Initial Questions framed for this Thought Piece
- What is contemporary practice?
- Why is positioning my work within contemporary practice important?
- Should I position myself in the context of photographers or other creative artists (such as painters, writers, poets) too?
- How do I position myself relative to others and on what basis?
- Similarity of subject matter?
- Similarity of place – Skye, Scotland?
- Similarity of approach? Black and white, reduction, metaphor?
- Similarity of technique? Multiple exposure, intentional camera movement?
- Similarity in theoretical underpinning?
- Similarity of intent and how they describe their work
- Who do I identify with and why? I find it easier to identify with the likes of Fay Godwin, Ansel Adams, Bill Brandt and Minor White.
- Why is this exercise difficult for me? Is it because I tend to see the exercise in terms of comparisons rather than positioning?
- Who, – Roman Loranc, Awioska van der Molen, Daniel Gustav Cramer, Thomas Joshua Cooper, Matthew Murray, Chris Weston, Valda Bailey, Victoria Crowe and why?
- Particular series or works that resonate? Mirrors and Windows, The Pool, Tules, etc
- New ideas in terms of photographers and works? Stretching my Mind? Cindy Sherman
- New ideas in terms of presenting/curating work? Victoria Crowe, Sophie Calle
I like to start with a definition and in this case the clarity is required in terms of what is considered contemporary?
“Of or characteristic of the present time; modern; (esp. of furniture, clothing, etc.) having modern, as distinct from traditional, features or styling; (sometimes) spec. designating music, architecture, etc., which makes use of new, often experimental, ideas and techniques.” (Oxford English Dictionary).
This clarification limits me to consider only those photographers currently practising.
Positioning My Work in Contemporary Practice
I do struggle with this concept, but I recognise that it is important. I struggle because I feel that in some way through positioning, I am making judgements or comparisons about my work vis a vis another which I find uncomfortable.
Why is it important to compare and contrast my practice with that of others? I guess it gives a sense of legitimacy of ideas and practice, it certainly provides inspiration and it helps to provide a sense of “home” in what is, for me, a solitary pursuit – it can provide networking opportunities too. It is important in terms of providing a professional grounding and, if I consider other creative artists too, then it gives me a wider context to my work and allows me to approach and develop my photographic work in an informed way. This dual sense of theoretical underpinning and context provides the foundations for a rounded creative professional.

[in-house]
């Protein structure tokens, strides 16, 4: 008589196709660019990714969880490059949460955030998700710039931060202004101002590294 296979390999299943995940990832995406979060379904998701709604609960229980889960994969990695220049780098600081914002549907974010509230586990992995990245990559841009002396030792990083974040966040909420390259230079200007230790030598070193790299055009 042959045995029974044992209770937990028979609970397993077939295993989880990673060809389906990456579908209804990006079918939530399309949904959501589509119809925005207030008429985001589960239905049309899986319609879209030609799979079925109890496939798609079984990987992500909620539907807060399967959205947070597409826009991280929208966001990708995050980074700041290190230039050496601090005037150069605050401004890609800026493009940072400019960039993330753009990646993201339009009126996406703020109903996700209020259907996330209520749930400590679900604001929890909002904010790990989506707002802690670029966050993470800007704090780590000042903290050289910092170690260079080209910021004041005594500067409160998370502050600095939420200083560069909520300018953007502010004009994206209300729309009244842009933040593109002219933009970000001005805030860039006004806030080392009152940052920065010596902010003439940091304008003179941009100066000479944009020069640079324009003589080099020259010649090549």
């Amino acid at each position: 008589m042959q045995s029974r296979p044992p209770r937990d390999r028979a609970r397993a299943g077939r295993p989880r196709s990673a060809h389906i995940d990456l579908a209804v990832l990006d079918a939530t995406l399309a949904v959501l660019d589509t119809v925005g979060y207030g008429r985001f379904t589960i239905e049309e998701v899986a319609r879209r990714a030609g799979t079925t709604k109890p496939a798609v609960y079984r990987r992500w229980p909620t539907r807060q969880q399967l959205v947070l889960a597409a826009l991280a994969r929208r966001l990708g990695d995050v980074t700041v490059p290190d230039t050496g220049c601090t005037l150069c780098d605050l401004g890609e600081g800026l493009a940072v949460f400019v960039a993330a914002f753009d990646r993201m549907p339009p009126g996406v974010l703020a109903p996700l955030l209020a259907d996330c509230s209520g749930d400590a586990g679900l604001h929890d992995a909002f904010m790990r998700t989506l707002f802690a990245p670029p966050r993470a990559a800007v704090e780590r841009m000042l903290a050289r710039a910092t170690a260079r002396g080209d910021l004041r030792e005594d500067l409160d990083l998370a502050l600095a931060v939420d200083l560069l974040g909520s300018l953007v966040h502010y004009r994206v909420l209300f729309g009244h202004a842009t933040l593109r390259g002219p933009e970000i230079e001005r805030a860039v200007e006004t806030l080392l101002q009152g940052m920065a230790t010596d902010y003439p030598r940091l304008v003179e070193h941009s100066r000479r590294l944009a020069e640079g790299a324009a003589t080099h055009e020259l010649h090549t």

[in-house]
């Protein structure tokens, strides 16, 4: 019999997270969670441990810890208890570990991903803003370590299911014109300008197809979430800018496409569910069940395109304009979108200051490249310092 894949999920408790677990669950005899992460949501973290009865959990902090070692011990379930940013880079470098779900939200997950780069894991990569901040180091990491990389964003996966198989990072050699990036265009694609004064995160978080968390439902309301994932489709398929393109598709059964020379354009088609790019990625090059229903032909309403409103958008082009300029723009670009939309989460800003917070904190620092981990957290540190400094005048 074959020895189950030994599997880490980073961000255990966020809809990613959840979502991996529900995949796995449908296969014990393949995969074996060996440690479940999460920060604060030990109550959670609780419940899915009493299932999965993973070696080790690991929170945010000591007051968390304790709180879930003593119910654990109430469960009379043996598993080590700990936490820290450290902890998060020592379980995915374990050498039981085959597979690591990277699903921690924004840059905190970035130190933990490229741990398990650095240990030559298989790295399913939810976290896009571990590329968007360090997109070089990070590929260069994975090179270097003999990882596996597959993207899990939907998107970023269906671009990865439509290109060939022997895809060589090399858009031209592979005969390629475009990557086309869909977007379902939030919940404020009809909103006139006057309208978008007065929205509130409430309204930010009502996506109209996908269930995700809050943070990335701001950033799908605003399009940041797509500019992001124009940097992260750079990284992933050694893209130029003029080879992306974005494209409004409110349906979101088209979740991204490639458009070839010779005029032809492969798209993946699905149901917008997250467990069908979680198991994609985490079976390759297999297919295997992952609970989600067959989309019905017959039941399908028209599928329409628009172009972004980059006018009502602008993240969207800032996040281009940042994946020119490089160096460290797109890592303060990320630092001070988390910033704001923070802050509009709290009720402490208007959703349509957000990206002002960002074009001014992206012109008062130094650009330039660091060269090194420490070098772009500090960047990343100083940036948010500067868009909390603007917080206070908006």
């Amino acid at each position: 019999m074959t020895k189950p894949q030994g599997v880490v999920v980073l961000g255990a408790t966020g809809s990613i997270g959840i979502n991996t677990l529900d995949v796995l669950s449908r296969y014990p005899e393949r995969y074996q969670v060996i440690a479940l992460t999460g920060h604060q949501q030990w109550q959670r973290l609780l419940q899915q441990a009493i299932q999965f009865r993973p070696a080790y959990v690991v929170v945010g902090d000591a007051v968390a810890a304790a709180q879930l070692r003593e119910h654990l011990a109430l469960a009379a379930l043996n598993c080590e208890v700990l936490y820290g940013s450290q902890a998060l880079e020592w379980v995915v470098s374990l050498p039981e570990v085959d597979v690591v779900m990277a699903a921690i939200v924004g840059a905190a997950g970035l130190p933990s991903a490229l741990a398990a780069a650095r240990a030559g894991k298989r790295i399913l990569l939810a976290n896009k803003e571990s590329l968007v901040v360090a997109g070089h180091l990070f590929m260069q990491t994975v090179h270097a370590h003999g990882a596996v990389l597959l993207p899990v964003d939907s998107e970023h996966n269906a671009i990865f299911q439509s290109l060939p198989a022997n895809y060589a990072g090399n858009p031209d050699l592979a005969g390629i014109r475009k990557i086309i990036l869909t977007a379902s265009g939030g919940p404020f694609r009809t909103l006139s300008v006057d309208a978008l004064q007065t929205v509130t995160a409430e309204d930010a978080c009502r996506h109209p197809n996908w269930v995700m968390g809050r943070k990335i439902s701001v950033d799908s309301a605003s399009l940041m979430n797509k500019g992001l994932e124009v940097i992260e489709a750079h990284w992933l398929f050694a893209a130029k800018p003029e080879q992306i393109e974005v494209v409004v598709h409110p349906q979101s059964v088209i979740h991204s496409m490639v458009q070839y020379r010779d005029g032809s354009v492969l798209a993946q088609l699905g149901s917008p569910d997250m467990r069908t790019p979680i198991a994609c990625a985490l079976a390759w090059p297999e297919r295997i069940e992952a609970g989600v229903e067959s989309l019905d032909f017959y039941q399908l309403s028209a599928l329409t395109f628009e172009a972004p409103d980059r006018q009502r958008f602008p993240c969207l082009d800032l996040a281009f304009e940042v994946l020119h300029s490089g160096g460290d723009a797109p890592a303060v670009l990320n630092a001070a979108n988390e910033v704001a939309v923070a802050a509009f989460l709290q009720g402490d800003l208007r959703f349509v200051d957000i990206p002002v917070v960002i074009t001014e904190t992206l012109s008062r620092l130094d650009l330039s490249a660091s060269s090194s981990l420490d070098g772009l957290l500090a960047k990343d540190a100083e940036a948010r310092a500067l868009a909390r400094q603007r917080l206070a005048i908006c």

To date, I have tended to refer not only to other photographers’ work, but also to artists and writers such as J M W Turner and Claude Monet, and Nan Shepherd and Robert Macfarlane. I have also delved into books by those who have explored the Isle of Skye through walking or climbing the mountains such as Seton Gordon.
One of the questions I continually ask myself in approaching this exercise is on what basis might I determine a sense of positioning with another? In my case, is it similarity of subject matter – small aspects of the landscape – or should I seek out those who take a sublime approach to representing the Island? I do not see a lot of similarities in terms of photographic intent here. Or should it be similarity of the place we are seeking to represent? This has, to date, been more successful and has indeed informed and at times complemented my work. For example, I have used others’ words alongside my images, to provide an additional sense of the place and additional context to my images.